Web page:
Two-and-a-half years on from Smiling Organizm’s self-titled debut the line-up rejigged, Ambrose Akinmusire replacing Vitaly Golovnev, Taylor Eigsti in for Liam Noble, although the Pigfoot fella is touring with another version of the band on the upcoming tour, the rest unchanged retaining the low-note configuration of bass guitarist Tim Lefebvre and double bassist Larry Grenadier, with Charles Lloyd drummer Eric Harland still at the kit.
Better than the debut album in a few respects, certainly in the maturity of the writing, there is a lot of individuality in the customised bop approach, Akinmusire’s apocalyptic style, that doleful anthemic sense he brings to the music, perhaps making most difference.
Strigalev has written all the tunes and of these opener ‘KUKU’ has almost an Afrobeat accent to it, ‘Horizontal Appreciation’ a sinuous bass guitar-led injection of pace that could go into jazz-rock but doesn’t, while ‘Sharp Night’ has a frenetic leaping momentum Strigalev a latterday Charlie Parker.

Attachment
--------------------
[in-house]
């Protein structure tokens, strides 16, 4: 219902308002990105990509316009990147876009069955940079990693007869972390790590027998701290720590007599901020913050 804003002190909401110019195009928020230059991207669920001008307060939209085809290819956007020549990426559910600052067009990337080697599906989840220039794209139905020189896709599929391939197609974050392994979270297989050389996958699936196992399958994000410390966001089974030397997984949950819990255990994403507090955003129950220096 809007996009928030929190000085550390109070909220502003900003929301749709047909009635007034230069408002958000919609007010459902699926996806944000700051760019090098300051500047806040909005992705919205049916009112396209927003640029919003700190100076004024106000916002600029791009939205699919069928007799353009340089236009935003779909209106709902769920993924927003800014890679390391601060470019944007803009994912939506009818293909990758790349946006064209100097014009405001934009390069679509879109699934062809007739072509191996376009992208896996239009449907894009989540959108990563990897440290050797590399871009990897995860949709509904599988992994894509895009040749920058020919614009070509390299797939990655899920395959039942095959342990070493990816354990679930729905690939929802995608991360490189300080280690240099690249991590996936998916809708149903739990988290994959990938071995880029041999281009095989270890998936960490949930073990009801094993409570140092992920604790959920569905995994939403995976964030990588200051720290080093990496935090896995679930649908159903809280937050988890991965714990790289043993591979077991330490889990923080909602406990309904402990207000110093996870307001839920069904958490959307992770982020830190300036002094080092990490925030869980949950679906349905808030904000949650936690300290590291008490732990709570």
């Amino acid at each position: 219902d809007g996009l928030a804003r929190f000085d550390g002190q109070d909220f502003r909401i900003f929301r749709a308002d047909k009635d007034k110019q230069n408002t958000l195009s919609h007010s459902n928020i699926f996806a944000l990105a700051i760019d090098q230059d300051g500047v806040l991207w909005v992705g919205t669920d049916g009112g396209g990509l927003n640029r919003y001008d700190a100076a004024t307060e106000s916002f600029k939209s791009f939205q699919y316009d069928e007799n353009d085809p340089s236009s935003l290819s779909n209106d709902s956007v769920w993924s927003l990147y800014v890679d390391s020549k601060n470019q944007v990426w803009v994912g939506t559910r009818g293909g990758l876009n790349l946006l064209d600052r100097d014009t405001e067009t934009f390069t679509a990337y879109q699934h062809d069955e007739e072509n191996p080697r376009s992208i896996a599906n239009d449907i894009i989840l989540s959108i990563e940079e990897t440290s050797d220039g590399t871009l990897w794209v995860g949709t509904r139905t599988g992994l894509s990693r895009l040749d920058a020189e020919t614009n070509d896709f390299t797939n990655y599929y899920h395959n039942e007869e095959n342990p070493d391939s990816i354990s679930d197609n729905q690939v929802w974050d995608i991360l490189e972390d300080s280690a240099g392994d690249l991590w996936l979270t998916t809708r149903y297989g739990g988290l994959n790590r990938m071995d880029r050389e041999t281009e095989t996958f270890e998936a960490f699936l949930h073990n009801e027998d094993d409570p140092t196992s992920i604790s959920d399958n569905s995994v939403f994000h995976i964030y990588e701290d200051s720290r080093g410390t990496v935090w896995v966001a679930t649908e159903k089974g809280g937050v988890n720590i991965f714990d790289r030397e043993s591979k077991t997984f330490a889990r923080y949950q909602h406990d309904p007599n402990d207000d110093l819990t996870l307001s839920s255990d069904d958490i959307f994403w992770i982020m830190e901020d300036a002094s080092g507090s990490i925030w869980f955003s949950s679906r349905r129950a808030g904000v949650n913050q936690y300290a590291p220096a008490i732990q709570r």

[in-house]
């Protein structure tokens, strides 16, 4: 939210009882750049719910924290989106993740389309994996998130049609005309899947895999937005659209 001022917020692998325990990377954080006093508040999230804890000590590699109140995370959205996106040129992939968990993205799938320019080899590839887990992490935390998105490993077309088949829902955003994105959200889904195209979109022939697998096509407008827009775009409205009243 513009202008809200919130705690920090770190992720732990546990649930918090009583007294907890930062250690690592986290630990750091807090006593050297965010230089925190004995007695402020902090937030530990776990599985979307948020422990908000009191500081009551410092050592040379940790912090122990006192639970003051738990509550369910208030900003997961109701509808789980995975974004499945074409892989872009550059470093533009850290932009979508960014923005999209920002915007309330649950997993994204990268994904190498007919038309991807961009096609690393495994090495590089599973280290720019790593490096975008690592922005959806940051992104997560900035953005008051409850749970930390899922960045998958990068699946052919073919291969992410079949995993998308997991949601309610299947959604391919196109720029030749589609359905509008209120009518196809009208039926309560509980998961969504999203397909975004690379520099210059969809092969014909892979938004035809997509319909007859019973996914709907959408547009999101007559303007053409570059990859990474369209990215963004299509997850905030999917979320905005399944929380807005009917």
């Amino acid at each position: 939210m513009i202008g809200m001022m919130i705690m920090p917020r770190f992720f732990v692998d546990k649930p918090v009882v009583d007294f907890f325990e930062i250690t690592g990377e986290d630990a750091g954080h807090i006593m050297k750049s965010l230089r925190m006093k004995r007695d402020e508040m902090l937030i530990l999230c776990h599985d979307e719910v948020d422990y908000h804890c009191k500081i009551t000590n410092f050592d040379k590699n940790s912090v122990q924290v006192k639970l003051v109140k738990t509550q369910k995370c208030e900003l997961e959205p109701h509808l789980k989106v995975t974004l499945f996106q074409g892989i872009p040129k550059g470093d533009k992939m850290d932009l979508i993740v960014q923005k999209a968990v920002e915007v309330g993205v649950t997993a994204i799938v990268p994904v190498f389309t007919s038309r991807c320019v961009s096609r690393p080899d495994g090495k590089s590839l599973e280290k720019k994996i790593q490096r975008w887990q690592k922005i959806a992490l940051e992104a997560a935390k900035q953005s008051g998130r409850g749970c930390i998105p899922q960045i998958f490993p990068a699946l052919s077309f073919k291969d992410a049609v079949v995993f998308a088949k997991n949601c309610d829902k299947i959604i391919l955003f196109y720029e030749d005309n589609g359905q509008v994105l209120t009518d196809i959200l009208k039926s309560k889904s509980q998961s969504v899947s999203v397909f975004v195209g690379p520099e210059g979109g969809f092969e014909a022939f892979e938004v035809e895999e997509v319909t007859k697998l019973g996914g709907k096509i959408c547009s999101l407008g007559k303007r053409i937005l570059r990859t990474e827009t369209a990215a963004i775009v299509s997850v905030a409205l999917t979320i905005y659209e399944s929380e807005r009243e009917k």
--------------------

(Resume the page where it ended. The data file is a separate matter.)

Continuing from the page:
‘Pinch’ might get stuck a little bit notwithstanding the churningly hypnotic bass lines. But trumping everything on ‘Unlimited Source of Pleasure’ Akinmusire and Strigalev cook up a catchy opening that allows the band the scope it needs, Strigalev delivering eventually one of his most convincingly nuanced solos, really tonally distinctive above all, and controlled.
On ‘Stake’ Strigalev and Akinmusire take turns to outdo each other, adding a jousting excitement to a dramatic number while the title track ‘Robin Goodie’ has a cheeky mock heroic quality to it that draws you in.
‘Lorton’ with its aching melodic luxuriousness then gives way to Brad Mehldau bassist Grenadier laying down a monstrous groove at the beginning of ‘Personal Opinion’ Eigsti chipping in playfully.
Piano doesn’t always contribute such an obvious role on the album overall as the bass lines or horns, there’s such a crowd of sound sometimes, and it’s left to Grenadier to lead off the paradoxically-slow ‘Urgent Ballad’ before Strigalev summons vast reserves of energy for the frantic ‘Renduta.’ An album that has its rollercoaster qualities but surprising amounts of tenderness stitched in there too, Strigalev on a roll.
Released on 2 February
Smiling Organizm play Ronnie Scott’s, London on 18 February as part of a European tour